unless your upwards of... i think 500 horses ... i can't remember there is a recommendation chart somewhere... unless your upwards of 500 3 inch is over kill... i have 2.5 inch on my little sixxer and for the little cfm it has its way over kill...
side note... if you do a single turbo 3 inch is average size
+1 back pressure is a myth..... I learned this on here .... go to the sticky on the dyno info and you will see some numbers.....from what I have heard here you do NOT need back pressure like a lot of people seem to think
3" isn't going to hurt you but dollar per horsepower is probably not to your advantage with a mild set up. The only thing you need to worry about when it comes to back pressure is eliminating it. Contrary to popular belief you do not need back pressure. If you did these exhaust companies wouldn't be spending thousands of dollars every year designing better exhaust systems that eliminate more and more back pressure. Back pressure is an obstruction.
"BACKPRESSURE = TORQUE?
An old hot-rodder's tall tale: Engines need some backpressure to work properly and make torque. That is not true. What engines need is low backpressure, but high exhaust stream velocity. A fast-moving but free-flowing gas column in the exhaust helps create a rarefaction or a negative pressure wave behind the exhaust valve as it opens. This vacuum helps scavenge the cylinder of exhaust gas faster and more thoroughly with less pumping losses. An exhaust pipe that is too big in diameter has low backpressure but lower velocity. The low velocity reduces the effectiveness of this scavenging effect, which has the greatest impact on low-end torque.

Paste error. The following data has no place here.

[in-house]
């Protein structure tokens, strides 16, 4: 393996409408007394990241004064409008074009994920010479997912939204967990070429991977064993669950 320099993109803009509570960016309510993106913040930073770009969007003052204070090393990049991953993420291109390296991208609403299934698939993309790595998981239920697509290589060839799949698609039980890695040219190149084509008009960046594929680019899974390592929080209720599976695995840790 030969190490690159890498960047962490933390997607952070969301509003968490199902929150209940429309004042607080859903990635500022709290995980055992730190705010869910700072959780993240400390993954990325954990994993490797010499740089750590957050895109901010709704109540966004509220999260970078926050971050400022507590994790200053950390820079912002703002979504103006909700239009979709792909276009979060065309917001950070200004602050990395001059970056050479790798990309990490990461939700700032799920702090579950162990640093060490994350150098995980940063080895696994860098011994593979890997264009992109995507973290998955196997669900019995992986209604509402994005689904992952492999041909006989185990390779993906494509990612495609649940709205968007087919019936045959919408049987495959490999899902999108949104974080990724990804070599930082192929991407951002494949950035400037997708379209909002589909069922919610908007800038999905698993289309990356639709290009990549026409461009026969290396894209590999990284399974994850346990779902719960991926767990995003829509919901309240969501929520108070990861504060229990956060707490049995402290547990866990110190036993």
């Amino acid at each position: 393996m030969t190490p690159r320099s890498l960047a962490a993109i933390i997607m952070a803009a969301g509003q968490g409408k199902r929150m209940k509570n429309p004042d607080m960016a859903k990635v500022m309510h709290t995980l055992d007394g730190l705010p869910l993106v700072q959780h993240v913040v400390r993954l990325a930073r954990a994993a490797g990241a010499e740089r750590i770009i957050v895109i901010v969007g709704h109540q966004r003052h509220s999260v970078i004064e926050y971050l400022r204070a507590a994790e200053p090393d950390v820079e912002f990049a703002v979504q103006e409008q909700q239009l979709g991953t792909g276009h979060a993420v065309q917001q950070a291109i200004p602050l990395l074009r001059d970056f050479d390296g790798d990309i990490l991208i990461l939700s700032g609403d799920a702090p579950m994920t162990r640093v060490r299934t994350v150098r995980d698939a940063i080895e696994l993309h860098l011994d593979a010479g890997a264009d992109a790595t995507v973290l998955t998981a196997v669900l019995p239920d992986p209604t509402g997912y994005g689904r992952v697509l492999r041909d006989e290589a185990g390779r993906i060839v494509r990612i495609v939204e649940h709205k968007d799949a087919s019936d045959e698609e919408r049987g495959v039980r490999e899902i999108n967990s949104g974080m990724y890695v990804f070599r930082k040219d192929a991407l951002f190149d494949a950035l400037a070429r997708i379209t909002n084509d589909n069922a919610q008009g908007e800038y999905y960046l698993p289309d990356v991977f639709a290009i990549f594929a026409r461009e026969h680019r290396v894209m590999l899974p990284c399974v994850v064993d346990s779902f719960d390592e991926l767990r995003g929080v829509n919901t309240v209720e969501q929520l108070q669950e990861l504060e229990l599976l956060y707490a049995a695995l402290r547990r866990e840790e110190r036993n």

Low backpressure and high exhaust stream velocity can be achieved by running straight-through free-flowing mufflers and small pipe diameters. The only two exceptions to this are turbocharged engines and engines optimized for large amounts of nitrous oxide. Both of these devices vastly increase the exhaust gas volume and simply need larger pipes to get rid of it all."